Forum for Science, Industry and Business

Sponsored by:     3M 
Search our Site:

 

The tricks of the immune system: How the T-cell response changes in chronic virus infections

23.06.2020

More than half of the world's population is infected with the cytomegalovirus. The majority of people don't even notice the infection, since their immune systems keep the virus in check. Groups of T cells with a variety of virus-specific receptors play a key role in this process. Now researchers at the Technical University of Munich (TUM) have analyzed their interactions in detail for the first time. The results could be useful for future therapies against infections and cancer.

"The COVID-19 pandemic clearly demonstrates the importance of understanding how the immune system reacts to virus infections," says Dr. Kilian Schober.

Together with an interdisciplinary team of researchers from Medicine, Biology and Bioinformatics, he is investigating how important agents in the body's immune system known as T lymphocytes or T cells react when a cytomegalovirus invades the organism and how the immune response changes when the infection becomes chronic.

The team was able to show that the T cell response is a dynamic process and published their findings in the journal Nature Immunology. Different T cells with different receptors are especially active in various phases of the virus infection.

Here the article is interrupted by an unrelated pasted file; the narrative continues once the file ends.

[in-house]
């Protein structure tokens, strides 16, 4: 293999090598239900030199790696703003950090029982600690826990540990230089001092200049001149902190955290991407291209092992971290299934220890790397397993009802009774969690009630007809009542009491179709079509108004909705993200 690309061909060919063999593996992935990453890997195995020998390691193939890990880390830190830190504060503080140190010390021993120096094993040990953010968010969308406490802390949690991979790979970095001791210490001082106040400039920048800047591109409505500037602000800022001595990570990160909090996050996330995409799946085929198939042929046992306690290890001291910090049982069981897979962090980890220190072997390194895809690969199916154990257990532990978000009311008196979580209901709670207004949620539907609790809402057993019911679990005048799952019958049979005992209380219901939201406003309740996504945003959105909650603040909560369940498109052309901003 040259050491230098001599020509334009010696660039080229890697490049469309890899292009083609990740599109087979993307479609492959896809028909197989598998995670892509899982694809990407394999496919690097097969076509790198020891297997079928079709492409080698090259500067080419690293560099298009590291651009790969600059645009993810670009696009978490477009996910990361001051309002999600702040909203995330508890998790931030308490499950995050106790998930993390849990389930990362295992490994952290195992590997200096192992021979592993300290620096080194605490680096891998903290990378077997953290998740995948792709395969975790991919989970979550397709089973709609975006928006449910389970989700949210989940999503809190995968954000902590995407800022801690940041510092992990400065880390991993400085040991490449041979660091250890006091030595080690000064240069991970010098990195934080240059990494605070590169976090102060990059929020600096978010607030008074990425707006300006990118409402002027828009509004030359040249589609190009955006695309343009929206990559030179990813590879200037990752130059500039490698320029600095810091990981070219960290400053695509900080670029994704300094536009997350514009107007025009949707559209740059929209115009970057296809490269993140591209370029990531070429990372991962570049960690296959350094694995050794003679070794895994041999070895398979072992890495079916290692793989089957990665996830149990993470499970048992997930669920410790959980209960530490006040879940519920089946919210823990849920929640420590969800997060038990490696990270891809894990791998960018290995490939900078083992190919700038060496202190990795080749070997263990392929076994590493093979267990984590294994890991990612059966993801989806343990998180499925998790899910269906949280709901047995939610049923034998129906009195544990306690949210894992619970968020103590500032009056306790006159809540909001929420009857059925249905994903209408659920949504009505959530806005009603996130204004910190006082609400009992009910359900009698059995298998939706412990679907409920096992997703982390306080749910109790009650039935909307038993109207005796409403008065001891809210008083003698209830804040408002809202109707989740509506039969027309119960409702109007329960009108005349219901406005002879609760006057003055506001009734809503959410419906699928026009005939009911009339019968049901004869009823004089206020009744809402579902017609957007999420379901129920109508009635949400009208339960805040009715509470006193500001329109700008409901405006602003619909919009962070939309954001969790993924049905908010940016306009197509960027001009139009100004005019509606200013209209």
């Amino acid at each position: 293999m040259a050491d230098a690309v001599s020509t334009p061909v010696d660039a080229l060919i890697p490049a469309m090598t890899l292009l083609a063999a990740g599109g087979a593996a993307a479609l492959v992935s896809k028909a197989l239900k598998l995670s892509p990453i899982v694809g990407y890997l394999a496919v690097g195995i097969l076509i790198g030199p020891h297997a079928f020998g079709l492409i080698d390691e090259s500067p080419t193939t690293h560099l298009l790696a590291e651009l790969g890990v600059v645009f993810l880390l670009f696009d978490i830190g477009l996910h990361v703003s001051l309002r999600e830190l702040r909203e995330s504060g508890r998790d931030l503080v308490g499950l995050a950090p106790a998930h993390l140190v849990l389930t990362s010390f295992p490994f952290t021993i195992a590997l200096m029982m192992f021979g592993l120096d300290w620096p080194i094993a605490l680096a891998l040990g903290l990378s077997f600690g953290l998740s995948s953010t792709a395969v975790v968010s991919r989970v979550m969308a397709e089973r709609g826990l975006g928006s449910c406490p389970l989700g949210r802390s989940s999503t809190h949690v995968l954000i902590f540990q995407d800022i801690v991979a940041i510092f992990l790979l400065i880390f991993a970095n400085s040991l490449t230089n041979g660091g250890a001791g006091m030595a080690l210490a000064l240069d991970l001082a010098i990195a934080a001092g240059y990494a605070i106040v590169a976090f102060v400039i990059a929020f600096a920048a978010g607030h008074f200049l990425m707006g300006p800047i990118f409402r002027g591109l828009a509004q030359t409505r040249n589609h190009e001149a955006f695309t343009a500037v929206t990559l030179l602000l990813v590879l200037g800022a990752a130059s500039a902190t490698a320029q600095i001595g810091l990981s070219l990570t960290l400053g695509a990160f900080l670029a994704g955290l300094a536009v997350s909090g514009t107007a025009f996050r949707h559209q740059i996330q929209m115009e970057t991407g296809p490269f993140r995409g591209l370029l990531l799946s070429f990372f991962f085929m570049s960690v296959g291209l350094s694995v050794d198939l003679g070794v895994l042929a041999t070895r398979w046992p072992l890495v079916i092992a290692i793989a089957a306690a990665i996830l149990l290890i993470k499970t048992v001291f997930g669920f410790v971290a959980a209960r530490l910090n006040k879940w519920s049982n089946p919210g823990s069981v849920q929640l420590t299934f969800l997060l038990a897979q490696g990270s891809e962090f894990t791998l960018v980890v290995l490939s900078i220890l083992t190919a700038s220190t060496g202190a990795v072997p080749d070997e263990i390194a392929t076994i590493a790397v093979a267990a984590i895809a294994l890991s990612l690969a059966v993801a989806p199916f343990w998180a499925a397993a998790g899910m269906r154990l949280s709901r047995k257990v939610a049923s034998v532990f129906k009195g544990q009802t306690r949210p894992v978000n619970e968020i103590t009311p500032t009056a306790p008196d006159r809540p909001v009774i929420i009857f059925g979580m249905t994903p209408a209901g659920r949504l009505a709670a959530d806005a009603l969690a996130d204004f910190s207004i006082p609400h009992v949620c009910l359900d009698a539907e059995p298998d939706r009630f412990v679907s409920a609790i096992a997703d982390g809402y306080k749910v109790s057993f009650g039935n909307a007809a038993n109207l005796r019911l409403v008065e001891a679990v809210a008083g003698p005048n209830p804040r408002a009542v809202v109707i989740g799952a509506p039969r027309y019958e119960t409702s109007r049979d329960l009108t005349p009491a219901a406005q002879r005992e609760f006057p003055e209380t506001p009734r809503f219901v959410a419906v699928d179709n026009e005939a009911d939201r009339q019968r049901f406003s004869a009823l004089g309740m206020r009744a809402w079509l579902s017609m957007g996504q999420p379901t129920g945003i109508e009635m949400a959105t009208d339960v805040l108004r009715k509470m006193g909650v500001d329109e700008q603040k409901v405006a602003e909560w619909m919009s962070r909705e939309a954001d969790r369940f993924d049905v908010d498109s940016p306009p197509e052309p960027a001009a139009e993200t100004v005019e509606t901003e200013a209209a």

"The discovery of this change over time was a big surprise to us," says Schober, the lead author of the study. Until now scientists assumed that after an infection primarily those defense cells multiplied that are especially good at docking onto the cell structures impacted by the virus.

As a result it was assumed that in a chronic infection the number of these highly specialized "killer" cells remained permanently increased. But the new research results show a reversal in selection: The longer the infection lasts, the lower the average binding strength of the T cells.

The secret of reverse selection

In order to monitor the T cell response over the course of an infection, the team led by Prof. Dirk Busch, director of the TUM Institute for Medical Microbiology, Immunology and Hygiene, analyzed blood samples from people who carry the cytomegalovirus. This very widespread virus, from the family of herpes viruses, is found in more than half the world's population.